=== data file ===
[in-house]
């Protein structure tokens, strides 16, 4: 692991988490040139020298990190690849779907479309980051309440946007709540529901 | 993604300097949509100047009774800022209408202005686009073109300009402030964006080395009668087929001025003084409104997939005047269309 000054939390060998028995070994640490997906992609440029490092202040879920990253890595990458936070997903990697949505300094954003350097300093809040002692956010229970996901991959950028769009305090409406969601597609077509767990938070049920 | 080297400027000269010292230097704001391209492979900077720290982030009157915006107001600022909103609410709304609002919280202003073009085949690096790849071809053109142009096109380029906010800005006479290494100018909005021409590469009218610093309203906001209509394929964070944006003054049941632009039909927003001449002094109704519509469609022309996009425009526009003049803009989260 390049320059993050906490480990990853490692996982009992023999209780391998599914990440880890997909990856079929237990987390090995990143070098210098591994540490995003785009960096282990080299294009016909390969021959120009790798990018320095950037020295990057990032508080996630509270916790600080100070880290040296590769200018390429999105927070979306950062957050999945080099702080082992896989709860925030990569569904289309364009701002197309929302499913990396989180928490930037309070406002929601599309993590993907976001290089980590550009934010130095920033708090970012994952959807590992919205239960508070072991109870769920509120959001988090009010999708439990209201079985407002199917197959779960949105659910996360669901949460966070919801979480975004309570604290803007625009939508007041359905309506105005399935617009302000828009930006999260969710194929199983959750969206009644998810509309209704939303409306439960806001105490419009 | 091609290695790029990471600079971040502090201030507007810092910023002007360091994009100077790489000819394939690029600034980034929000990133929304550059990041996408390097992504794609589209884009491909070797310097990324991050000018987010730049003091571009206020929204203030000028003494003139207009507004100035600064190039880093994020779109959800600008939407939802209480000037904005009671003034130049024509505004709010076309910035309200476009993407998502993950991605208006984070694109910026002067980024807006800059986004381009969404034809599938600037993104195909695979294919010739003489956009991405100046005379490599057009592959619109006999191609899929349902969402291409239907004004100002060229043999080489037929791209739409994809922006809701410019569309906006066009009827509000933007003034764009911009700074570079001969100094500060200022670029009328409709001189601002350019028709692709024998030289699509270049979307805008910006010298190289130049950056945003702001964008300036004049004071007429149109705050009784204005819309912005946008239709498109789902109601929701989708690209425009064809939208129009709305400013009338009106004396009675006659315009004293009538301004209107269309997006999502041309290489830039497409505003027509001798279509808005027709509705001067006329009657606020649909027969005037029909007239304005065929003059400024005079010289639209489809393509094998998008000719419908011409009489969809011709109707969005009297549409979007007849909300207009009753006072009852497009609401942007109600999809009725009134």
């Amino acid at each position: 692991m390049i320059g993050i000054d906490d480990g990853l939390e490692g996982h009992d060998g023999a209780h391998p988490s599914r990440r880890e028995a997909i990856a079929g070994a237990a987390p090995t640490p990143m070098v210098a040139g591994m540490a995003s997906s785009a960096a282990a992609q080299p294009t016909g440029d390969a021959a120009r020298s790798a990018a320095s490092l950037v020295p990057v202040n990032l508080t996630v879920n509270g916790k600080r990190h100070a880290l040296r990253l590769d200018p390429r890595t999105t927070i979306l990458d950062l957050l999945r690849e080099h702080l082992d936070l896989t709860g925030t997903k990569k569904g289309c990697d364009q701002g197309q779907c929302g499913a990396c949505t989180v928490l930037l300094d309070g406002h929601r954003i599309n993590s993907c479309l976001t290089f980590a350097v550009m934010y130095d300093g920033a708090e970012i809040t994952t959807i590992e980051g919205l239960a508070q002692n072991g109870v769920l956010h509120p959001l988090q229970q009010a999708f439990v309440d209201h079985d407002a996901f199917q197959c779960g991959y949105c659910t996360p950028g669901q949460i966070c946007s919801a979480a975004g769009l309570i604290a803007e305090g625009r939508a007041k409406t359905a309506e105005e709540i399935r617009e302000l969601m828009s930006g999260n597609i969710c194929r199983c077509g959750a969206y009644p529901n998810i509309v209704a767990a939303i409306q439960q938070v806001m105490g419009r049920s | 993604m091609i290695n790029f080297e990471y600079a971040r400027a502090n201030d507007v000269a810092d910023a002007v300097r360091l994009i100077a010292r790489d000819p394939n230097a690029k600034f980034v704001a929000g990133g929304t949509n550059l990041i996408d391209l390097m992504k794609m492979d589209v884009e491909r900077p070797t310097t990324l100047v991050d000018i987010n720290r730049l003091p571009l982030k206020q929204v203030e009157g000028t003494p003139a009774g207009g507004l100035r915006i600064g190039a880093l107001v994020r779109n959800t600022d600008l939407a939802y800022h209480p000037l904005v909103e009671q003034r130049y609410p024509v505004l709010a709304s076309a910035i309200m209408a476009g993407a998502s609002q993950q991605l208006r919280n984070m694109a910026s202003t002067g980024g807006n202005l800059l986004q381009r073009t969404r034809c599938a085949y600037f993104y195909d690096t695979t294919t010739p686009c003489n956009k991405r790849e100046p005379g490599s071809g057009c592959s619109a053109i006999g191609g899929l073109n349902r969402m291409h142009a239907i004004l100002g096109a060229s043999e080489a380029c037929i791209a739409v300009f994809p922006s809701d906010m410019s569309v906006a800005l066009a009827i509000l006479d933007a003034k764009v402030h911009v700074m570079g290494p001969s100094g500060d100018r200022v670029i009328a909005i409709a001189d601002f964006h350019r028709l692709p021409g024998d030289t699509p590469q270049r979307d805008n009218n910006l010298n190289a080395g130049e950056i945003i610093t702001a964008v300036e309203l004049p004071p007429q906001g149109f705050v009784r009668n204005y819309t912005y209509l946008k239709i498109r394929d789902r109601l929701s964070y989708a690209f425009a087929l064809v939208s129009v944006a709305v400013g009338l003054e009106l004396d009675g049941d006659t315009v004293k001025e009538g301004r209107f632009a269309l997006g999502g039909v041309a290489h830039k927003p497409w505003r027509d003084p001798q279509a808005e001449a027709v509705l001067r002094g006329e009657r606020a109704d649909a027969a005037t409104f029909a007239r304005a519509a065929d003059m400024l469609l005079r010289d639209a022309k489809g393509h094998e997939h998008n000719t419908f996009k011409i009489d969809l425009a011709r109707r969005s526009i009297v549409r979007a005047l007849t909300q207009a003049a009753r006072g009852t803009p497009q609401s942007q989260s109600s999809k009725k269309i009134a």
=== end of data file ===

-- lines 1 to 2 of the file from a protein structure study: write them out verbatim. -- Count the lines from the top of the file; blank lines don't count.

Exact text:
[in-house]
């Protein structure tokens, strides 16, 4: 692991988490040139020298990190690849779907479309980051309440946007709540529901 | 993604300097949509100047009774800022209408202005686009073109300009402030964006080395009668087929001025003084409104997939005047269309 000054939390060998028995070994640490997906992609440029490092202040879920990253890595990458936070997903990697949505300094954003350097300093809040002692956010229970996901991959950028769009305090409406969601597609077509767990938070049920 | 080297400027000269010292230097704001391209492979900077720290982030009157915006107001600022909103609410709304609002919280202003073009085949690096790849071809053109142009096109380029906010800005006479290494100018909005021409590469009218610093309203906001209509394929964070944006003054049941632009039909927003001449002094109704519509469609022309996009425009526009003049803009989260 390049320059993050906490480990990853490692996982009992023999209780391998599914990440880890997909990856079929237990987390090995990143070098210098591994540490995003785009960096282990080299294009016909390969021959120009790798990018320095950037020295990057990032508080996630509270916790600080100070880290040296590769200018390429999105927070979306950062957050999945080099702080082992896989709860925030990569569904289309364009701002197309929302499913990396989180928490930037309070406002929601599309993590993907976001290089980590550009934010130095920033708090970012994952959807590992919205239960508070072991109870769920509120959001988090009010999708439990209201079985407002199917197959779960949105659910996360669901949460966070919801979480975004309570604290803007625009939508007041359905309506105005399935617009302000828009930006999260969710194929199983959750969206009644998810509309209704939303409306439960806001105490419009 | 091609290695790029990471600079971040502090201030507007810092910023002007360091994009100077790489000819394939690029600034980034929000990133929304550059990041996408390097992504794609589209884009491909070797310097990324991050000018987010730049003091571009206020929204203030000028003494003139207009507004100035600064190039880093994020779109959800600008939407939802209480000037904005009671003034130049024509505004709010076309910035309200476009993407998502993950991605208006984070694109910026002067980024807006800059986004381009969404034809599938600037993104195909695979294919010739003489956009991405100046005379490599057009592959619109006999191609899929349902969402291409239907004004100002060229043999080489037929791209739409994809922006809701410019569309906006066009009827509000933007003034764009911009700074570079001969100094500060200022670029009328409709001189601002350019028709692709024998030289699509270049979307805008910006010298190289130049950056945003702001964008300036004049004071007429149109705050009784204005819309912005946008239709498109789902109601929701989708690209425009064809939208129009709305400013009338009106004396009675006659315009004293009538301004209107269309997006999502041309290489830039497409505003027509001798279509808005027709509705001067006329009657606020649909027969005037029909007239304005065929003059400024005079010289639209489809393509094998998008000719419908011409009489969809011709109707969005009297549409979007007849909300207009009753006072009852497009609401942007109600999809009725009134």